The following story first appeared in the June 2 Press.
The Avon Lake Boat Club has been a fixture in the community for decades, allowing generations of boaters a guaranteed spot on the lake to search for walleye or perch.
The club, located next door to the Folger Home at Veterans’ Memorial Park, has about 175 members, from owners of kayaks to small motorboats to small sailboats. Ray Frank, the club’s commodore this year, said boating season generally gets underway with a clean-up of the launch area and nearby beach during the city’s Pride Day, which was held May 15.
“Officially, that’s when we expect all our boats, all the fishing boats, to be turned over and ready for use,” he said.
The boating season runs to when the weather turns in the late fall, he said, without a set closing date. The club keeps the facility open for members’ use to give them the opportunity to participate in the fall perch season.
There are two fishing derbies during the season, walleye in July and perch in September.
The tournaments are for club members, their families and friends, Frank said. The derbies include cookouts and awards for largest fish, the most fish and the heaviest fish. The club also has a Valentine’s Day Fish Fry for residents of the Beach Park Towers.
Most boaters go after the walleye and perch, but they also catch bass and catfish somtimes, along with the “infamous sheepshead,” he said.
The sheepshead fish are great for kids to try to catch, he said, but “I don’t know of any member who actually consume those.”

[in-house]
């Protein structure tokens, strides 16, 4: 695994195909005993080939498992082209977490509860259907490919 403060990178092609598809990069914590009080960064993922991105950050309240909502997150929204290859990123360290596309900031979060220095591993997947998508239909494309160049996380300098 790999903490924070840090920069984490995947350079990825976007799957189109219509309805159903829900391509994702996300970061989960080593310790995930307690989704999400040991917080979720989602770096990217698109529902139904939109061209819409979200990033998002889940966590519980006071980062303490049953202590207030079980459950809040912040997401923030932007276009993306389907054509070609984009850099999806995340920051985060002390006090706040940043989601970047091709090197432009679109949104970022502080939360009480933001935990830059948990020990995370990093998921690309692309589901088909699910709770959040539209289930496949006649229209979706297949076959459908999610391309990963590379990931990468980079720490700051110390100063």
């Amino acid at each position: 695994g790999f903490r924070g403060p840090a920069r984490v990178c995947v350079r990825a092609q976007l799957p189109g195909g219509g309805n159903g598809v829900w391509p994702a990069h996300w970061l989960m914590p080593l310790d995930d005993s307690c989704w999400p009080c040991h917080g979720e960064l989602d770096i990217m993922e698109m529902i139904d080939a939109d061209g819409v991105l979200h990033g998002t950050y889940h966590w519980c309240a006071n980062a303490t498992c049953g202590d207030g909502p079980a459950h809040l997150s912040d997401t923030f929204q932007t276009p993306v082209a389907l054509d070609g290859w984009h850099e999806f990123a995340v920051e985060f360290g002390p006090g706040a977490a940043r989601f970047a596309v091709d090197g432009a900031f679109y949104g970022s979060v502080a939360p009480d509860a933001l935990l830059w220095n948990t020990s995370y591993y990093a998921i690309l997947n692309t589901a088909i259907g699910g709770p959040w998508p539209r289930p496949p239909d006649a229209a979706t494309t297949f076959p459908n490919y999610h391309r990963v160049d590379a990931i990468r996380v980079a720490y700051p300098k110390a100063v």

Most of the boats are 14-footers, but a few 16-foot-long boats are grandfathered in. Kayaks are kept on racks near the club storage building.
The club is a unique launch site. The rail system devised by club members is similar to the trolley system used in coal mines, Frank said. The boats are kept on racks that slide out onto the dolly on the rails, which the members then push out to the launch facility. The hoist at the launch carries the boat into the water. It was designed to allow boaters to go out alone if they wish.
The launch facility is only a few years old, having been financed internally by the club and professionally built in 2007.
“We believe the structure is going to last a long time,” Frank said. “The last one was over 50 years old.”
Club member since 1977 and former Commodore Don Wagner said the club officers had played around with the idea of building a new launch ramp.
“I wasn’t there when they constructed the first launch over 50 years ago, and how it held up is something we all wondered,” he said.
Don Boldman, the club’s financial secretary, figured the club would need about $100,000 to build a new launch. Then the officers estimated it would cost club members about $500 each. Instead, they assessed club members $200 twice a year for two years. New members would pay higher dues and existing members would pay $50 less in theirs. Wagner and Frank met with then-Mayor Rob Berner to discuss this, as the club rents its land from the city. After seeing the financial plan, Berner took the launch matter to City Council, which fronted the money for the new launch facility until the club paid back the city over the course of two years.
“It worked out very, very well for everybody,” Wagner said. “It’s really a good launching ramp and cost under $100,000, as it turned out.”
While the club is open to residents of Avon Lake, there aren’t enough spots available for everyone wanting to join. The current waiting list includes 81 people as of Feb. 6. The earliest entry on the list is Aug. 25, 2004.
A number of the club members are retired, so they are out on the lake often, Frank said. He said he’s out in his boat as much as he can, but there’s never enough time. When he retires, he said he’ll spend more time out there. It’s possible doing the same thing all the time may take away from his enjoyment, he said.
“You just can’t do it every day,” he said, “but I’d like to try.”
Contact Bryan Wroten at email@example.com